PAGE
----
Unless you KNOW that the weight saving occurred in non-critical areas and produced no additional compliance or mis-alignment under load, 5 lbs. is a small penalty to pay for removing 1 variable from the equation (“I don’t need to examine this again”). The bike + rider + fluids still weighs over 450 anyway, and money spent can save weight elsewhere.
Simple things left un-done: nuts used in simple shear (no tension, just a locator) can be about 1/2 thickness, but they generally used common industry height to avoid production line errors and expensive purchase of specialty bits. Many axles and fork stems can be drilled easily, and are longer than needed if safety wire is used. Big chunks of mounting plates are structurally useless and can be cut with a hole saw if you know where; after a little exposure, you can intuitively guess pretty well where a plate is going to bend or break. A simple plastic moto-x inner rear fender weighs nothing even compared to an alloy and is invisible, but it's not “cafe”. Many other small thermo-plastic bits such as chain guards, chain guides are available cheaply for moto-x. Really simple way to stiffen an older fork: weld the tubes together with a box-bridge just above the bottom-out point. It takes more work to re-assemble, but still can be serviced etc., the clamp and axle make a fair jig, and the bridge is far more rigid and lighter than a bolt-on brace.
Yoshimura once sold a kit of slightly oversize bolts for the engine-to-frame for the Z1/KZ900 - ream the hole oversize (original = metric, they just substituted aircraft bits in fractional, 8mm > 11/32” = +.029”, etc). and use the case as a stressed member. Even then, the full benefit wasn’t realized: the hardware should consist of a bolt (not a stud) with a very large thick captive washer on the closed end slightly larger than the maximum seating surface of the engine or frame. The open end has the nut welded/brazed to the washer to make a “hat”. The larger rigid seat increases the stiffness of the joint quite a bit with almost no weight penalty, but must be individually fitted.This is excellent for both axles and swing-arm pivot as well.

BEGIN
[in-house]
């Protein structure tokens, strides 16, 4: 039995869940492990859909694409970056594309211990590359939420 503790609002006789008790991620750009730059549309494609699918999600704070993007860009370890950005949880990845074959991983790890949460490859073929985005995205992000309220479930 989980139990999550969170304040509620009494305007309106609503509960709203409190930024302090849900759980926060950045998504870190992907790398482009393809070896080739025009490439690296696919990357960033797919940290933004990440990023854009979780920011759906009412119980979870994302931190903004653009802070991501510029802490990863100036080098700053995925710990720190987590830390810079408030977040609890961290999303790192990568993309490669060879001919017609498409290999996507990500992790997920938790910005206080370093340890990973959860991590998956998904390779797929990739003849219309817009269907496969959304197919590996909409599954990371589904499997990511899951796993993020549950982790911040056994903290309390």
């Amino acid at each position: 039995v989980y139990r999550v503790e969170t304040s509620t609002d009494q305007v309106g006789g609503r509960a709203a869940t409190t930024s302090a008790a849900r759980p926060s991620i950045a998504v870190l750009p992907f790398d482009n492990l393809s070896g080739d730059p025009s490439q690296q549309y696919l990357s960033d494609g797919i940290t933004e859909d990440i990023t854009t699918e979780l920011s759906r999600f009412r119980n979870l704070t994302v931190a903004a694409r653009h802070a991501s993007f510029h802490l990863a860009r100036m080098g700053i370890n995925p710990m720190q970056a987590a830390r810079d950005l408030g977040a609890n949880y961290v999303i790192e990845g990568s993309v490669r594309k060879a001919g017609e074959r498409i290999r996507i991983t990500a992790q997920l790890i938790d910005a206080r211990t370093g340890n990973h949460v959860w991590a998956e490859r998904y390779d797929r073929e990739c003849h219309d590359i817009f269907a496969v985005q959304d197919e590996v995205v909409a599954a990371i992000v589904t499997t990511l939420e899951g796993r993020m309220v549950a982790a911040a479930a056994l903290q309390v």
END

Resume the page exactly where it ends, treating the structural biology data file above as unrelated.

Featherbed, Manx, &c.
These are very nice, look at the structure around the steering head, not only the amount of tubing but the 3-dimensional effect with support for the fork stem in 3 planes. The biggest change from the more traditional British frame is that the top tubes splay off from the steering head very widely, so the steering head and fork stem are tied down in both planes. Here’s a generic Featherbed replica, click the picture for a larger view.
Considering that almost all the ones I’ve seen for sale needed straightening, minor dent and rust repair, tabs and brackets restored or added, stripping, painting they are not really a bargain, especially since they improve handling only when compared to the stock whatever. I’ll bet money that a bar through the steering head and another through the swing-arm mount could be rotated against each other quite a few degrees with less effort than you would like. If you want a “period piece” to restore your errant youth, go for it. If you just want a chassis that works there are cheaper choices.
The Manx enjoyed a weight saving from use of Reynolds 531 tube instead of DOM, and the street bike was probably made to the same dimensions but cheaper material to save money, and we know now what they vastly underestimated then - that even such a small engine will stress the frame beyond acceptable limits.
1971-* BSA & Triumph
Other than weight (and a few unsightly bits you can remove) the OIF is a good frame, the big top tube adds a great deal of stiffness which is generally under-estimated as to necessity for pavement.
The older “tuber” frames use “iso-lastic” design with the entire engine & (unit) transmission + swing-arm mounted in rubber with heim links for control. The main tubes are 4130 chrome-moly, 1-1/8” diameter. Here’s a view showing the truly massive steering head area; notice the similarity in concept to the Featherbed but with generally larger structure. It’s also almost new rather than 40 years old, and priced a bit below a Featherbed - I paid $75.00 for this 2000 Cyclone. Click the picture for a larger view.